1. The Advisory Board of the Climate Technology Centre and Network (CTCN), with the aim of achieving fair and balanced representation, shall constitute the following:

(a) Eighteen government representatives, comprising equal representation of Parties included in Annex I to the Convention (Annex I Parties) and Parties not included in Annex I to the Convention (non-Annex I Parties) and, for non-Annex I Parties, ensuring equitable representation of the United Nations regional groups;

(b) The Chair and the Vice-Chair of the Technology Executive Committee in their official capacity as Technology Executive Committee representatives;

(c) One of the Co-Chairs, or a member designated by the Co-Chairs, of the Green Climate Fund Board in their official capacity as a Green Climate Fund representative;

(d) The Chair or the Vice-Chair of the Adaptation Committee, or a member designated by the Chair and the Vice-Chair, in their official capacity as an Adaptation Committee representative;

(e) One of the Co-Chairs, or a member designated by the Co-Chairs, of the Standing Committee on Finance in their official capacity as a Standing Committee on Finance representative;

(f) The Director of the CTCN in their official capacity as the CTCN representative;

(g) Six representatives, with one being selected by each of the following UNFCCC observer organization constituencies: environmental, business and industry, research and independent, and youth non-governmental organizations; indigenous peoples organizations; and the women and gender constituency, with relevant expertise in technology, finance or business, received by the host organization of the Climate Technology Centre, taking into account balanced geographical representation.

2. The Advisory Board will invite representatives of relevant constituted bodies and expert observers to attend its meetings on the basis of specific items on the agenda, in accordance with the modalities and procedures developed by the Advisory Board at its 1st meeting.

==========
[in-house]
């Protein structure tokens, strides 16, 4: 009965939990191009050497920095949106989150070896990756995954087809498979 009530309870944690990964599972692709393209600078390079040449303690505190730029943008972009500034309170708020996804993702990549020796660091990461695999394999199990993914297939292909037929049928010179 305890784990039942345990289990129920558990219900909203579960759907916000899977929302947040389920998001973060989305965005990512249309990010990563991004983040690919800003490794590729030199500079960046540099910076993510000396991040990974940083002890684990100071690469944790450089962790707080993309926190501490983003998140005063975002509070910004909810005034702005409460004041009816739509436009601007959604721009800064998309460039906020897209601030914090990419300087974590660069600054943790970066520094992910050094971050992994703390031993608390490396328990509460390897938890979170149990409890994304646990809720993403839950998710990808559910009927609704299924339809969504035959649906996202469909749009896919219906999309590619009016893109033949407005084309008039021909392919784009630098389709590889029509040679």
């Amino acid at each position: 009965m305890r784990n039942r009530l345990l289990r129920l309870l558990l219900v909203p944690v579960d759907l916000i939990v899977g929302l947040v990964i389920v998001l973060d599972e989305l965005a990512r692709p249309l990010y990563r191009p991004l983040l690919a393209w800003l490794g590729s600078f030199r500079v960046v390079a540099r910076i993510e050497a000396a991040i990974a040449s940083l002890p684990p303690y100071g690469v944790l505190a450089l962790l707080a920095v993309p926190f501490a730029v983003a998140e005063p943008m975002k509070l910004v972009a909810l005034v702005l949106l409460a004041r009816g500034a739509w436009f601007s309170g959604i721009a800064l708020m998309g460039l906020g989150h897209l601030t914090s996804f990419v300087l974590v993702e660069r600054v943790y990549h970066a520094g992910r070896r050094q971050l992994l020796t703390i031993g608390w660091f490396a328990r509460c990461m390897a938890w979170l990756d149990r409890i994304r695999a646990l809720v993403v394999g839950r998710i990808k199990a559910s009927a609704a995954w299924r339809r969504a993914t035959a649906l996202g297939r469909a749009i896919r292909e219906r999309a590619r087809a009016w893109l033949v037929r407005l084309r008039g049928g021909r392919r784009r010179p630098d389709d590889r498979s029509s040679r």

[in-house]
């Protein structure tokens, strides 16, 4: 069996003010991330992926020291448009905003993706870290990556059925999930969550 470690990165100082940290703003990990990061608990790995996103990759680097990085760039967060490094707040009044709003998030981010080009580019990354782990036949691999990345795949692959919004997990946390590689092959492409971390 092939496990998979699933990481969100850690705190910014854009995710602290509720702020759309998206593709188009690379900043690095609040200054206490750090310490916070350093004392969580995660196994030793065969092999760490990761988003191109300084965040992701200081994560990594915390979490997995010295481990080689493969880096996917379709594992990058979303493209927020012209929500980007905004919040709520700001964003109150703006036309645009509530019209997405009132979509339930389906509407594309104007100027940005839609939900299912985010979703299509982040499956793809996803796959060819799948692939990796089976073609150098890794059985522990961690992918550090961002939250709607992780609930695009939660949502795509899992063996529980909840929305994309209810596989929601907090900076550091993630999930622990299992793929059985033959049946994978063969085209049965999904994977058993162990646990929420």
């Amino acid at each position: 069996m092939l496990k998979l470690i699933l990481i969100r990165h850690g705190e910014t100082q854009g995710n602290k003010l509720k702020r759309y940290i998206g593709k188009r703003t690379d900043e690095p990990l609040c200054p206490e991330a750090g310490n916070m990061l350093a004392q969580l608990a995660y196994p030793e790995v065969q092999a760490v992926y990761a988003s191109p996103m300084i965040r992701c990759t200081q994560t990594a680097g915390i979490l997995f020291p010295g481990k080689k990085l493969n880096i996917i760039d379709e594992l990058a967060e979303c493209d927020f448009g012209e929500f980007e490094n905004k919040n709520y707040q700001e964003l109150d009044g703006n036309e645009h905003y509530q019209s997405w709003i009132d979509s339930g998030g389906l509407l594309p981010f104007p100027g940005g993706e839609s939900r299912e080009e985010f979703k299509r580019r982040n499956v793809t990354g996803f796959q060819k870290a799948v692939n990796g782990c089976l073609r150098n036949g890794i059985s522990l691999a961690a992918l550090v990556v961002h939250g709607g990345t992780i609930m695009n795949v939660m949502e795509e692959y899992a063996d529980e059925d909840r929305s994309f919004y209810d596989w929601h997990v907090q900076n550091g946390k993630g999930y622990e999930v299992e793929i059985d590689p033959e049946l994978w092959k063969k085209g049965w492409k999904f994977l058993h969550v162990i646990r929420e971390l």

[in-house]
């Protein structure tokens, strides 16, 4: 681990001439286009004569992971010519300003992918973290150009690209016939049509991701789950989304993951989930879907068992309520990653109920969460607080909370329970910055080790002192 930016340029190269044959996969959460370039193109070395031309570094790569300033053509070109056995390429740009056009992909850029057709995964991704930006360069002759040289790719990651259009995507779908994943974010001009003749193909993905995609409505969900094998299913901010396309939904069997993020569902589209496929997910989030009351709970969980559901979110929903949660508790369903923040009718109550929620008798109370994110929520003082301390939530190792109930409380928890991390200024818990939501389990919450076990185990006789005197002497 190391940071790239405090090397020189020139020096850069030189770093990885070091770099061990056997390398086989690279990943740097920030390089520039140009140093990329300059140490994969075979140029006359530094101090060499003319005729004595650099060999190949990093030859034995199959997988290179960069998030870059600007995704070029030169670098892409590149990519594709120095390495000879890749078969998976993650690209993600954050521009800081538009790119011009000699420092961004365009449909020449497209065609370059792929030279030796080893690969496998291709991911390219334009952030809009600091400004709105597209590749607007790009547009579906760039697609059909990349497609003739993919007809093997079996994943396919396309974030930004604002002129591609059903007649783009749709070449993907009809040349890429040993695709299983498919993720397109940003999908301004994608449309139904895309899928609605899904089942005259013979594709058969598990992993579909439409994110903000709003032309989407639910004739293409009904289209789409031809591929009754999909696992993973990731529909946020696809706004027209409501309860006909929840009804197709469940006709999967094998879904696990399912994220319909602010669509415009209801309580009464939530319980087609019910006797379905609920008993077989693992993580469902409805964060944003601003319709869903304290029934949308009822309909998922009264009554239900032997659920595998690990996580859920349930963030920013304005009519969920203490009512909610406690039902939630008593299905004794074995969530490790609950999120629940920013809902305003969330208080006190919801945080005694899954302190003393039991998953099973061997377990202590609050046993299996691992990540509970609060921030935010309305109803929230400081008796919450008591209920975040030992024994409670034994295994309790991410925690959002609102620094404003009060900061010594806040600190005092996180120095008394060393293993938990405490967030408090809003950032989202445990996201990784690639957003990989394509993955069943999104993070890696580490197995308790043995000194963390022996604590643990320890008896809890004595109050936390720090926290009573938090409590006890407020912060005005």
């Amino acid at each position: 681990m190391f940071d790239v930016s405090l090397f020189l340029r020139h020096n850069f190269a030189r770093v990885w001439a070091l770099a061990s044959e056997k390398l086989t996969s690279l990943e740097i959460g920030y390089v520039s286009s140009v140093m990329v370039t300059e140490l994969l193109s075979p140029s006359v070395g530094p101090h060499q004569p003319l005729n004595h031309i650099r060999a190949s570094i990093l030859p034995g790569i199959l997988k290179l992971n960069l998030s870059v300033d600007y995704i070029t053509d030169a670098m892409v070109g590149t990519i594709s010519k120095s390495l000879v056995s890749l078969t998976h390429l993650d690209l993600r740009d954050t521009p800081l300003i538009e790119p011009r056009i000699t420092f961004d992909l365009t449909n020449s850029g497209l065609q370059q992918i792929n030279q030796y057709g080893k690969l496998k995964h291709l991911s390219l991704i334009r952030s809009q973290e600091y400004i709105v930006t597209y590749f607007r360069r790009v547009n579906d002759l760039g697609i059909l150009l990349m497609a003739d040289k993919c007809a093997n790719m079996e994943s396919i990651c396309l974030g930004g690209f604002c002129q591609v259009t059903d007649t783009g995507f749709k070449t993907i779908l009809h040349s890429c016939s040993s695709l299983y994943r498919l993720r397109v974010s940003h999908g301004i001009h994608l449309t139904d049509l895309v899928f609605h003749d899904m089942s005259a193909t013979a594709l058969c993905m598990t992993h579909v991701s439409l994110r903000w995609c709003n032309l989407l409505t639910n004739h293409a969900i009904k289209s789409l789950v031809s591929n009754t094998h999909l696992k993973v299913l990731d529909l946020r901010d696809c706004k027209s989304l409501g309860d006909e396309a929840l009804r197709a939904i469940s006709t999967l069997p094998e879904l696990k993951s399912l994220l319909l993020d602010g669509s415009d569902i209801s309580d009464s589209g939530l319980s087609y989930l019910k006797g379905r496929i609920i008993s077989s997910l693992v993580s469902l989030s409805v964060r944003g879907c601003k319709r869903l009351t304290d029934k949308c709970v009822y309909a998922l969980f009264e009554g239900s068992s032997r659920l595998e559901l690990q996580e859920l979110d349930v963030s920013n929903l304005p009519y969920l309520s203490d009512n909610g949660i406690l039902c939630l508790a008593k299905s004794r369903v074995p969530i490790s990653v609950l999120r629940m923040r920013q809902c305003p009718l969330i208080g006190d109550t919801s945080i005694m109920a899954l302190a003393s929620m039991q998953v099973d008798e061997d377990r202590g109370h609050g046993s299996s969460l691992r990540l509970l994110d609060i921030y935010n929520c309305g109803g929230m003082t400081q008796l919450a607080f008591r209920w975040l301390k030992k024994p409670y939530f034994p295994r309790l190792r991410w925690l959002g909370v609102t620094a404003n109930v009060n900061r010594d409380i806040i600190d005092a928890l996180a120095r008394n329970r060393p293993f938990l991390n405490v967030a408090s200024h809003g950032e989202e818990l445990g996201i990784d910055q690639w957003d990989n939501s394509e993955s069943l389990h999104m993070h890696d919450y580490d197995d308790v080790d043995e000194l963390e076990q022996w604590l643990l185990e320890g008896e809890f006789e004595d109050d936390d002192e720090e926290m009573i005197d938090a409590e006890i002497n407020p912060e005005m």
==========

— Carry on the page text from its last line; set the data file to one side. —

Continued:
3. The Director of the CTCN shall be the secretary of the Advisory Board.

4. Government representatives shall be nominated by their respective groups or constituencies and elected by the Conference of the Parties (COP). Groups or constituencies are encouraged to nominate the government representatives to the Advisory Board, with a view to achieving an appropriate balance of expertise relevant to the development and transfer of technologies for adaptation and mitigation, taking into account the need to achieve gender balance in accordance with decisions 36/CP.7 and 23/CP.18.

5. Government representatives elected to the Advisory Board shall serve for a term of two years and shall be eligible to serve a maximum of two consecutive terms of office. The following rules shall apply:

(a) Half of the representatives shall be elected initially for a term of three years and half shall be elected for a term of two years;

(b) Thereafter, the COP shall elect half of the representatives every year for a term of two years;

(c) The representatives shall remain in office until their successors are elected.

6. If a government representative of the Advisory Board resigns or is otherwise unable to complete the assigned term of office or to perform the functions of that office, the Advisory Board may decide, bearing in mind the proximity of the next session of the COP, to appoint another representative from the same constituency to replace said representative for the remainder of that representative’s mandate, in which case the appointment shall count as one term.

7. The representatives of the Advisory Board referred to in paragraph 1(b) above shall serve in accordance with their term of office.